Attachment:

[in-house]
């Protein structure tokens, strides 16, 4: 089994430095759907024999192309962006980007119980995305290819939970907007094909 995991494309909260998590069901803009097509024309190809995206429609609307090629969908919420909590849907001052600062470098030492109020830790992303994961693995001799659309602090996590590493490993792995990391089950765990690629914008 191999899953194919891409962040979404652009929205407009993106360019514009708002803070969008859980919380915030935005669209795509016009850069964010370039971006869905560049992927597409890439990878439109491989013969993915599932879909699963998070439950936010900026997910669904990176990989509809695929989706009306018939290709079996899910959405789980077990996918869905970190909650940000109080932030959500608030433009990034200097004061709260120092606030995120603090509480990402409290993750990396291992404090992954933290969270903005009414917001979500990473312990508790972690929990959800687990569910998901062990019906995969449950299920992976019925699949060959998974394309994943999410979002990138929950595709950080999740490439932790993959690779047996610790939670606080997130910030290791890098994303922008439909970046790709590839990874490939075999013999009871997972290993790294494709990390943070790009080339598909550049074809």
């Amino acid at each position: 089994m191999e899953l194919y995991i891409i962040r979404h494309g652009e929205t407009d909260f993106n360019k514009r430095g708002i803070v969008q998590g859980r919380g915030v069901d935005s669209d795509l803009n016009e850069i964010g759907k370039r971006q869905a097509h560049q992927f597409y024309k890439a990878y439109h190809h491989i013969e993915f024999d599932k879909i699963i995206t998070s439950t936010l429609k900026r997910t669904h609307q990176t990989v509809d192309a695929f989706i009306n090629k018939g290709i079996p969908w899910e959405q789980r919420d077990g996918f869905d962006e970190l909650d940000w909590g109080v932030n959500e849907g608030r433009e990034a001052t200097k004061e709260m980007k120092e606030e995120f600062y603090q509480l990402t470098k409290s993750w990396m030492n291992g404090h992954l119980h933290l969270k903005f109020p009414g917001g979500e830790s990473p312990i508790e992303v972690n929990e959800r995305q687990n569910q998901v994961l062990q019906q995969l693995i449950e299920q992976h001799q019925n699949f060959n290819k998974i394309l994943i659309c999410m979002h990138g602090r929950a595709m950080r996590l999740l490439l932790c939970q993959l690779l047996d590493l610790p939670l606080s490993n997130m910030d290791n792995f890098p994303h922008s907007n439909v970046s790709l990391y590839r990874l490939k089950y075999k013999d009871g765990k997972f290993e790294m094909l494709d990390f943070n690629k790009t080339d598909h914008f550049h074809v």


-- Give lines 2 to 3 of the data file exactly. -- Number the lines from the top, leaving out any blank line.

């Protein structure tokens, strides 16, 4: 089994430095759907024999192309962006980007119980995305290819939970907007094909 995991494309909260998590069901803009097509024309190809995206429609609307090629969908919420909590849907001052600062470098030492109020830790992303994961693995001799659309602090996590590493490993792995990391089950765990690629914008 191999899953194919891409962040979404652009929205407009993106360019514009708002803070969008859980919380915030935005669209795509016009850069964010370039971006869905560049992927597409890439990878439109491989013969993915599932879909699963998070439950936010900026997910669904990176990989509809695929989706009306018939290709079996899910959405789980077990996918869905970190909650940000109080932030959500608030433009990034200097004061709260120092606030995120603090509480990402409290993750990396291992404090992954933290969270903005009414917001979500990473312990508790972690929990959800687990569910998901062990019906995969449950299920992976019925699949060959998974394309994943999410979002990138929950595709950080999740490439932790993959690779047996610790939670606080997130910030290791890098994303922008439909970046790709590839990874490939075999013999009871997972290993790294494709990390943070790009080339598909550049074809």
């Amino acid at each position: 089994m191999e899953l194919y995991i891409i962040r979404h494309g652009e929205t407009d909260f993106n360019k514009r430095g708002i803070v969008q998590g859980r919380g915030v069901d935005s669209d795509l803009n016009e850069i964010g759907k370039r971006q869905a097509h560049q992927f597409y024309k890439a990878y439109h190809h491989i013969e993915f024999d599932k879909i699963i995206t998070s439950t936010l429609k900026r997910t669904h609307q990176t990989v509809d192309a695929f989706i009306n090629k018939g290709i079996p969908w899910e959405q789980r919420d077990g996918f869905d962006e970190l909650d940000w909590g109080v932030n959500e849907g608030r433009e990034a001052t200097k004061e709260m980007k120092e606030e995120f600062y603090q509480l990402t470098k409290s993750w990396m030492n291992g404090h992954l119980h933290l969270k903005f109020p009414g917001g979500e830790s990473p312990i508790e992303v972690n929990e959800r995305q687990n569910q998901v994961l062990q019906q995969l693995i449950e299920q992976h001799q019925n699949f060959n290819k998974i394309l994943i659309c999410m979002h990138g602090r929950a595709m950080r996590l999740l490439l932790c939970q993959l690779l047996d590493l610790p939670l606080s490993n997130m910030d290791n792995f890098p994303h922008s907007n439909v970046s790709l990391y590839r990874l490939k089950y075999k013999d009871g765990k997972f290993e790294m094909l494709d990390f943070n690629k790009t080339d598909h914008f550049h074809v």